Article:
BRADLEY v. AMERICAN RADIATOR STANDARD SANITARY CORPORATION.

No. 128, Docket 20416.Circuit Court of Appeals, Second Circuit.
January 8, 1947.

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Appeal from the District Court of the United States for the Southern District of New York.

Action by Charles E. Bradley against the American Radiator
Standard Sanitary Corporation to recover on a contract of employment. The action was removed from the New York Supreme Court to the Federal District Court for the Southern District of New York on defendant’s motion. From a judgment dismissing the action on the ground that the complaint failed to state a claim upon which relief could be granted, D.C., 6 F.R.D. 37, plaintiff appeals.

Affirmed.

Schlesinger Schlesinger, of New York City (Maurice M. Kreis and Hyman Goldstein, both of New York City, of counsel), for appellant.

Sullivan Cromwell, of New York City (Inzer B. Wyatt, of New York City, of counsel), for appellee.

Before SWAN, AUGUSTUS N. HAND, and CLARK, Circuit Judges.

PER CURIAM.

This is an action, originally brought in the state court, for breach of a contract of employment by which the defendant agreed to pay the plaintiff a commission or fee contingent upon his obtaining for the defendant from the Chemical Warfare Department of the United States Army orders for the manufacture of cast iron noses for incendiary bombs. After removal of the case to the district court on the ground of diverse citizenship, the defendant moved for dismissal of the action pursuant to Rule 12(b) of the Federal Rules of Civil Procedure, 28 U.S.C.A. following section 723c. This motion presented the question whether the employment contract is unenforceable because contrary to public policy. Judge Leibell considered the problem in a commendably thorough opinion, D.C., 6 F.R.D. 37, and held the contract void. Little need be added to his discussion.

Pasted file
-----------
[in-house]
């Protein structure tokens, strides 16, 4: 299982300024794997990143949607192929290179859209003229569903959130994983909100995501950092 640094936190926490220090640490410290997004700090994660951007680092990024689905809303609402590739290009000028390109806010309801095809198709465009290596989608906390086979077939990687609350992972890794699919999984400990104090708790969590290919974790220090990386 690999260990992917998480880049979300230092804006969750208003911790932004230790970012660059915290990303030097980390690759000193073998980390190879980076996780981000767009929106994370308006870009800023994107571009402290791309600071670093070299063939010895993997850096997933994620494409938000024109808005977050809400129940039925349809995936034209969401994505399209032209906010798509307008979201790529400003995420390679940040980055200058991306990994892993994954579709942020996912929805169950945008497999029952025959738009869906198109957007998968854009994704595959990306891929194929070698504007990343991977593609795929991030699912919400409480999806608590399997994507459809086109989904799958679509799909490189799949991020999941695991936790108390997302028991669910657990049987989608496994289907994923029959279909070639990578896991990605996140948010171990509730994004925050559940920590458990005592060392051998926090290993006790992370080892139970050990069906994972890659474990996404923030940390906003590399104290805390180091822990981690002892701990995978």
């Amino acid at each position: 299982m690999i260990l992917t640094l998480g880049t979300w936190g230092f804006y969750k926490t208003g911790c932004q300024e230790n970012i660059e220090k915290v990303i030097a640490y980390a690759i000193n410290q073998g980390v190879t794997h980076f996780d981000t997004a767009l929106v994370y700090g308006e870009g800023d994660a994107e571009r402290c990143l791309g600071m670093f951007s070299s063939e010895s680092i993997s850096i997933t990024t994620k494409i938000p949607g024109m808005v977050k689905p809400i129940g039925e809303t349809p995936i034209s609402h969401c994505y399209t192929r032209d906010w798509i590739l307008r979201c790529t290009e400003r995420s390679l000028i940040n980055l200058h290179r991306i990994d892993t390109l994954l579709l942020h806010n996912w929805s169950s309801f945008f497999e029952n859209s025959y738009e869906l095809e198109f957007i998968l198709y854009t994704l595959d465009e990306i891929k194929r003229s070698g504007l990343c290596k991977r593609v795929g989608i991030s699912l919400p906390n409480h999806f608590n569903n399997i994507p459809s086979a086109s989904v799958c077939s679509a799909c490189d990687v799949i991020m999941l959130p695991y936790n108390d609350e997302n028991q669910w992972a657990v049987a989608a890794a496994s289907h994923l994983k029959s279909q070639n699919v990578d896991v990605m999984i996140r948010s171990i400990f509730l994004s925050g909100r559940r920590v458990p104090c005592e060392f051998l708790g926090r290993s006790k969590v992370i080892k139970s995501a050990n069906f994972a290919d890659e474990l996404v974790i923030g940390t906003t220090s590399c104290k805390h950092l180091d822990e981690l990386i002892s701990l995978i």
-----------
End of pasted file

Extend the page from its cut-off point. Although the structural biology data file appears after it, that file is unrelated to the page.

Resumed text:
In order to prevail the appellant must bring himself within the exception of Executive Order No. 9001, 50 U.S.C.A. Appendix § 611 note, 6 F.R. 6787. The complaint shows that he has not done so. Executive Order No. 9001 requires every contract entered into pursuant to the order to contain a warranty by the contractor that he has not employed any person to solicit the contract on a contingent fee basis but excepts “Commissions payable by contractors upon contracts or sales secured or made through bona fide established commercial or selling agencies maintained by the contractor for the purpose of securing business.” In Reynolds v. Goodwin-Hill Corp., 2 Cir., 154 F.2d 553, this court construed the exception to apply to an agent employed generally to drum up business for the contractor but not to an agent employed to procure a specific contract. The appellant urges that such distinction was unnecessary to the decision and is unsound. It is true that the pronouncement as to the employment of an agent to procure specific contracts upon a contingent fee was a dictum but we still think it was a correct interpretation of the Executive Order. The

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exception creates a privileged class who may receive contingent fees for securing government contracts, while others may not. Not only should grants of special privileges be jealously restricted, but such a restriction is also in the interest of maintaining the integrity of governmental contracting procedure. Moreover, the use of the words “Maintained by the contractor” suggests an intention to restrict the exception to continuing relationships between the contractor and his agent. The contract alleged in the complaint violates the public policy declared in the Executive Order.

Accordingly the judgment is affirmed.

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